• How to Be a Person Who Can Make a Damn Decision is the first of at least two annoying links for Andrew – this one says it’s “how to be a person who can” but actually mostly documents people being those kinds of people. We also have the resurgence of the podcast drinking game; take a shot whenever game theory is mentioned. However, the article doesn’t really have a lot of takeaways, apart from pointing out that the ability to make a decision quickly is probably a worthwhile skill to have.
  • OpenPDF 1.2.1 has been released. Joe didn’t even know about this library. No idea how useful it is; this release doesn’t look like a big one from the surface, but still: the more libraries out there, the merrier, right? (Unless they’re logging libraries.)
  • 7 Scientific Benefits of Reading Printed Books is the second annoying link for Andrew. It goes over some, uh, tenuous reasons print books are worth reading, some of which were taken exception to. Joe thought it was worth thinking about when e-books are ALL the rage for programming topics…
  • Other tangential topics:
    • https://hmijailblog.blogspot.com/2018/08/you-could-have-invented-lmax-disruptor.html I hated reading this, so I stopped.
    • https://perens.com/2018/08/22/new-intel-microcode-license-restriction-is-not-acceptable/ Apparently Intel was saying not to publish benchmarks, which is kinda gross. However, worth noting is that after the initial scraping of this article, Intel backed down and changed the police. Way to go, Bruce Perens!

The JavaChannel Podcast, vol 16

It’s only been six months, so it’s finally time for a new podcast. This one doesn’t even pretend to go over the mountains of killer content from ##java since the last podcast – it focuses on some of the more recent links, and that’s it. Well, apart from talking about the Java ecosystem a bit, especially in contrast with Python, an upstart language that’s making a lot of headway lately thanks to a giant upsurge in data science applications.

(A bit of irony: the very first paragraph in the podcast says it’s only been “four months” when it’s actually been six. Yikes.)

But there are some interesting links, and here are the ones the podcast focused on!

This was written with the new editor plugin for WordPress, called “Gutenberg.” It’s a lot like Medium.com’s editor. It’s effective for writing… unless you have any actual features you want in the text.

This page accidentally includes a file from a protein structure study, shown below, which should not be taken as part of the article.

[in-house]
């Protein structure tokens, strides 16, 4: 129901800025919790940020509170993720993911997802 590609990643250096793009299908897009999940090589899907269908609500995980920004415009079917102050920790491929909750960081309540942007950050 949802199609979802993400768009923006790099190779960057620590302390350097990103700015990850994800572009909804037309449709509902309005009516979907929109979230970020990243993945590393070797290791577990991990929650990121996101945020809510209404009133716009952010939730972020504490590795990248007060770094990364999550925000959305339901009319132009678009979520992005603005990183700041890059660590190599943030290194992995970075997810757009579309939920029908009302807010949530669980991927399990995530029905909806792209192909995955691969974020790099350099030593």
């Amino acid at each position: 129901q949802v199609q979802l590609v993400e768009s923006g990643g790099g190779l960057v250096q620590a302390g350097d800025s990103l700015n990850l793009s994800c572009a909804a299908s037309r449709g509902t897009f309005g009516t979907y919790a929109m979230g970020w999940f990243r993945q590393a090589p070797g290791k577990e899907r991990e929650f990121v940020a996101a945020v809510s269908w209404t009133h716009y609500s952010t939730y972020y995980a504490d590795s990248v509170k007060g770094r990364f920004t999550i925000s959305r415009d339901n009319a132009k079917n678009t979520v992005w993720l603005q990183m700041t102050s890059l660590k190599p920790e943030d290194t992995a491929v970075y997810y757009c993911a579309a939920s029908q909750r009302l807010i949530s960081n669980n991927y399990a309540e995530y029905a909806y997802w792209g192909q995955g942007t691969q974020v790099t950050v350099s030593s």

Gradle Properties

Gradle supports properties in builds just like Maven does, but the actual documentation and examples are harder to come by. This article will show you something that actually works.
In Maven, you typically have a dependencyManagement section that declares the dependencies with versions; I typically put the versions in a properties block so that they’re all located in a nice, handy, easy-to-manage place. See https://github.com/jottinger/ml/blob/master/pom.xml for a simple example; it’s not consistent with the property usage, but the idea should be clear. I have my versions all coalesced into an easy place to update them, and the changes propagate through the entire project.
Gradle examples rarely do anything like this. Therefore, for your edification, here’s a simple example:
gradle.properties:

aws_sdk_version=1.11.377
kotlin_version=1.2.50

build.gradle:

buildscript {
  repositories {
    mavenCentral()
  }
  dependencies {
    classpath "org.jetbrains.kotlin:kotlin-gradle-plugin:$kotlin_version"
  }
}
apply plugin: 'java'
apply plugin: 'kotlin'
repositories {
    mavenCentral()
    jcenter()
}
dependencies {
    compile "org.jetbrains.kotlin:kotlin-stdlib-jdk8"
    compile "com.amazonaws:aws-java-sdk:$aws_sdk_version"
}
tasks.withType(org.jetbrains.kotlin.gradle.tasks.KotlinCompile).all {
    kotlinOptions {
        jvmTarget = "1.8"
        javaParameters = true
    }
}

You can use a constraints block in the dependencies to do the same thing as dependencyManagement in Maven; that would look like this:

dependencies {
    constraints {
        implementation "com.amazonaws:aws-java-sdk:$aws_sdk_version"
    }
}

This would allow submodules (or this module) to use a simpler dependency declaration, leaving off the version, just like Maven can do:

dependencies {
    compile "org.jetbrains.kotlin:kotlin-stdlib-jdk8"